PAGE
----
CBS/Time Warner Cable talks go down to the wire
NEW YORK (CNNMoney) — Time Warner Cable and CBS are going down to the wire to settle a dispute that could result in a blackout for millions of Time Warner Cable customers across the country.
The companies have been battling in recent weeks over the “transmission fee” that Time Warner Cable pays to run CBS-owned stations, including network affiliates in major cities like New York and Los Angeles, and CBS-owned pay channel Showtime, according to the cable provider.
CBS has threatened to yank its programming from Time Warner Cable customers in New York, Los Angeles and Dallas if an agreement is not reached. It could also potentially affect Time Warner Cable’s Showtime subscribers across the country, according to Time Warner Cable spokeswoman Maureen Huff.
On Monday afternoon, the companies announced they had agreed to extend the deadline for talks to 8 p.m. ET from 5 p.m. It was the fourth deadline extension over the past month since the former contract expired on June 30.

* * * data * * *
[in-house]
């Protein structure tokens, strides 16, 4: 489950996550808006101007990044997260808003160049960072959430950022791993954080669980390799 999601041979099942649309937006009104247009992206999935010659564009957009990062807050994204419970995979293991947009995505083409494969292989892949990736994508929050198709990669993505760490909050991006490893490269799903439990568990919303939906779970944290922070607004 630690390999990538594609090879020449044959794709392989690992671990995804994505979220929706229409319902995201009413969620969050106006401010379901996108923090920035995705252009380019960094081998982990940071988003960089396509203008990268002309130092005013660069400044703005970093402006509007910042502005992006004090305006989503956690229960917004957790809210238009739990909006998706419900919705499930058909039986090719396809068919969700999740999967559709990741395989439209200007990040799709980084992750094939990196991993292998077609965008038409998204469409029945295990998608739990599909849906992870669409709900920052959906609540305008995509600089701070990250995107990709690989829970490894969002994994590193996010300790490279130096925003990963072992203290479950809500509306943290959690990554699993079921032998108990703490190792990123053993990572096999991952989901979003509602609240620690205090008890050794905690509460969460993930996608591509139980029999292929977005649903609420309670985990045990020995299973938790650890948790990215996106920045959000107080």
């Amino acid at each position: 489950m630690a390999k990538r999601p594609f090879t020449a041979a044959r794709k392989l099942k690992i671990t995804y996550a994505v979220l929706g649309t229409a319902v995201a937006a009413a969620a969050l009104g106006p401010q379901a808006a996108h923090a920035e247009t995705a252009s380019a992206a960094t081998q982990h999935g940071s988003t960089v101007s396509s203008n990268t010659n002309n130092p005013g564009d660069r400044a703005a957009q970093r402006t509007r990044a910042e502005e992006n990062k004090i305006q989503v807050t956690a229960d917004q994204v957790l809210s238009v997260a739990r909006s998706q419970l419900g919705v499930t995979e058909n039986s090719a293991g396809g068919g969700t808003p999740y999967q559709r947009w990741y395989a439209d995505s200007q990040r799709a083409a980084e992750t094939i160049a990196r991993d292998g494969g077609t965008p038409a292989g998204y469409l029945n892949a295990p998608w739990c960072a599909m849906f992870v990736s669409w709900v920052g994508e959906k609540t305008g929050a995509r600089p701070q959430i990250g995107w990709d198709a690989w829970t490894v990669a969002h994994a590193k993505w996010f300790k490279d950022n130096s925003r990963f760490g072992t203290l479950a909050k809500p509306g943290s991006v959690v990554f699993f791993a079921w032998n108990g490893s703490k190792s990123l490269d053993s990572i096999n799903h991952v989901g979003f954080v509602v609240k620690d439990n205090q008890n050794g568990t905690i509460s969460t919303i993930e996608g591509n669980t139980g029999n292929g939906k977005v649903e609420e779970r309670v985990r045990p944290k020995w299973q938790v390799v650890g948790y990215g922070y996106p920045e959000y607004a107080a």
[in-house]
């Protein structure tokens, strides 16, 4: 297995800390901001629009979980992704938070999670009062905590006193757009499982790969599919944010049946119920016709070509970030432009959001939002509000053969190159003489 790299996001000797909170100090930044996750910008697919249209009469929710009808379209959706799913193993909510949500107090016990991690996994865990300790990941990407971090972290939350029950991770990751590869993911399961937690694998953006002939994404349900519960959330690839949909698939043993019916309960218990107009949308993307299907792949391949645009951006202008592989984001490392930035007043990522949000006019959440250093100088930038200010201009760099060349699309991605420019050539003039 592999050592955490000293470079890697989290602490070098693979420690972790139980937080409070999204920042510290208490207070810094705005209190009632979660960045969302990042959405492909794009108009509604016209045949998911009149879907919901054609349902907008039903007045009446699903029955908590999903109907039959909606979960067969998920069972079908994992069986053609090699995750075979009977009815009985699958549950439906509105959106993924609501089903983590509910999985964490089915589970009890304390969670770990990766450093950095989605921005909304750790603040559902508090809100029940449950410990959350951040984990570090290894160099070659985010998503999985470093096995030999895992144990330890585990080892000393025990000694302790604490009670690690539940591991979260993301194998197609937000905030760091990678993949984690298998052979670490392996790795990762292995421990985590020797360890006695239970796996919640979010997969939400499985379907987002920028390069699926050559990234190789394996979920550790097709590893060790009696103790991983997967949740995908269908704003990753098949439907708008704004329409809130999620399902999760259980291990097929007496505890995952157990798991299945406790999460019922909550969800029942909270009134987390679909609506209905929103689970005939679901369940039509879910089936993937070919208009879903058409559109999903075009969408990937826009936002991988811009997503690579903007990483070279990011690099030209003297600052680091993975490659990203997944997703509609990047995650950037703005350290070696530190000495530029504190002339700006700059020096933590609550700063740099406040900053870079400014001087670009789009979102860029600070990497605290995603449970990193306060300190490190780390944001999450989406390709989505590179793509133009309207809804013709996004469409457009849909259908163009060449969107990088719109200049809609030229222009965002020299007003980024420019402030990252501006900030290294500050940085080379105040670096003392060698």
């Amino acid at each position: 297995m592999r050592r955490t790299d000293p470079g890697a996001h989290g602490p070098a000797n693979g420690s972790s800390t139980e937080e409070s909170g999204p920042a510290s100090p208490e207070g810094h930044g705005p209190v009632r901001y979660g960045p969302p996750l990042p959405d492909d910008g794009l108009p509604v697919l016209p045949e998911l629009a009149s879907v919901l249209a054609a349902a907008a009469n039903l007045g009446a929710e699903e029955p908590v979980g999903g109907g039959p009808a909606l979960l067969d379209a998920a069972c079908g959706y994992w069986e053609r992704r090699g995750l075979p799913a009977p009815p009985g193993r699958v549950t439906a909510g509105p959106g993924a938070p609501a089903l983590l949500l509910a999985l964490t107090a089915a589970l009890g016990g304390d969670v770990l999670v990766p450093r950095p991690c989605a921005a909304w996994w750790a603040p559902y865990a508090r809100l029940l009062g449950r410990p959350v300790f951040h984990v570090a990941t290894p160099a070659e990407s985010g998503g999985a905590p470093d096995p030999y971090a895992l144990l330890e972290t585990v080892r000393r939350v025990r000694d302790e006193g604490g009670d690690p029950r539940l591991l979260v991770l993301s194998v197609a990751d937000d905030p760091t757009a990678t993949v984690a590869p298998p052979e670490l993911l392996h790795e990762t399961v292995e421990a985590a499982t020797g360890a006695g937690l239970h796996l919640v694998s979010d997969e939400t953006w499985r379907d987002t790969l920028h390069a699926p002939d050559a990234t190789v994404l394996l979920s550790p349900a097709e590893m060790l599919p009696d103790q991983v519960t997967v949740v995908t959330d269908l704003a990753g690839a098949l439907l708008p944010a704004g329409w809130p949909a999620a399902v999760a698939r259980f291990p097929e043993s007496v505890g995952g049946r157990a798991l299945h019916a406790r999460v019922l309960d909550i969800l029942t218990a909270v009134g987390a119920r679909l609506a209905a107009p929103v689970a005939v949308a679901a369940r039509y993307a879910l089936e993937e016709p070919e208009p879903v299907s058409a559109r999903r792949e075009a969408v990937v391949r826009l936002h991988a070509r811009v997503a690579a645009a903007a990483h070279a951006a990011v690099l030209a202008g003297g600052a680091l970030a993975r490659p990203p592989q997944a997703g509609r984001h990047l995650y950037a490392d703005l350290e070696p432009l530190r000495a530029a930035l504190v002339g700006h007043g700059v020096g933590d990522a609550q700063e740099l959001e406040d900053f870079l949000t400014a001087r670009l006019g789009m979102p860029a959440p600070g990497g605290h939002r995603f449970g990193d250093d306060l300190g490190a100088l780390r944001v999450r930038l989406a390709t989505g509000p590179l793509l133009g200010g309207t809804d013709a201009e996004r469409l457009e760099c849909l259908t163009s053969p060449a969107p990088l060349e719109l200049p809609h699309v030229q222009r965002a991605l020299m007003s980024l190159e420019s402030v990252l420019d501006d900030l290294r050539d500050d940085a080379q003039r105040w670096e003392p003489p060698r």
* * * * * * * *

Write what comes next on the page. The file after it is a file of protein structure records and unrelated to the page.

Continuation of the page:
Huff said that negotiations remained “ongoing and active.” CBS declined to comment beyond a statement that the deadline had been extended while negotiations continued.
If the two companies don’t reach an agreement, Time Warner Cable customers could be blocked from viewing CBS programs, including hit shows like “NCIS,” “The Big Bang Theory” and this summer’s “Under the Dome.”
Although TV networks tend to attract fewer viewers in the summer season, “Under the Dome” has topped the ratings list, attracting more viewers than any other show last Monday night.
CBS has been running TV commercials warning customers in the affected cities that “Time Warner Cable is threatening to hold your favorite shows hostage.”
In response, Time Warner Cable has claimed that CBS is demanding too high a rate — 600% more than what the cable provider has to pay for the network’s programming in other parts of the country. In those areas, Time Warner Cable negotiates with local CBS affiliates that are not owned outright by the network.
By Melanie Hicken
CNNMoney’s Katie Lobosco contributed to this report.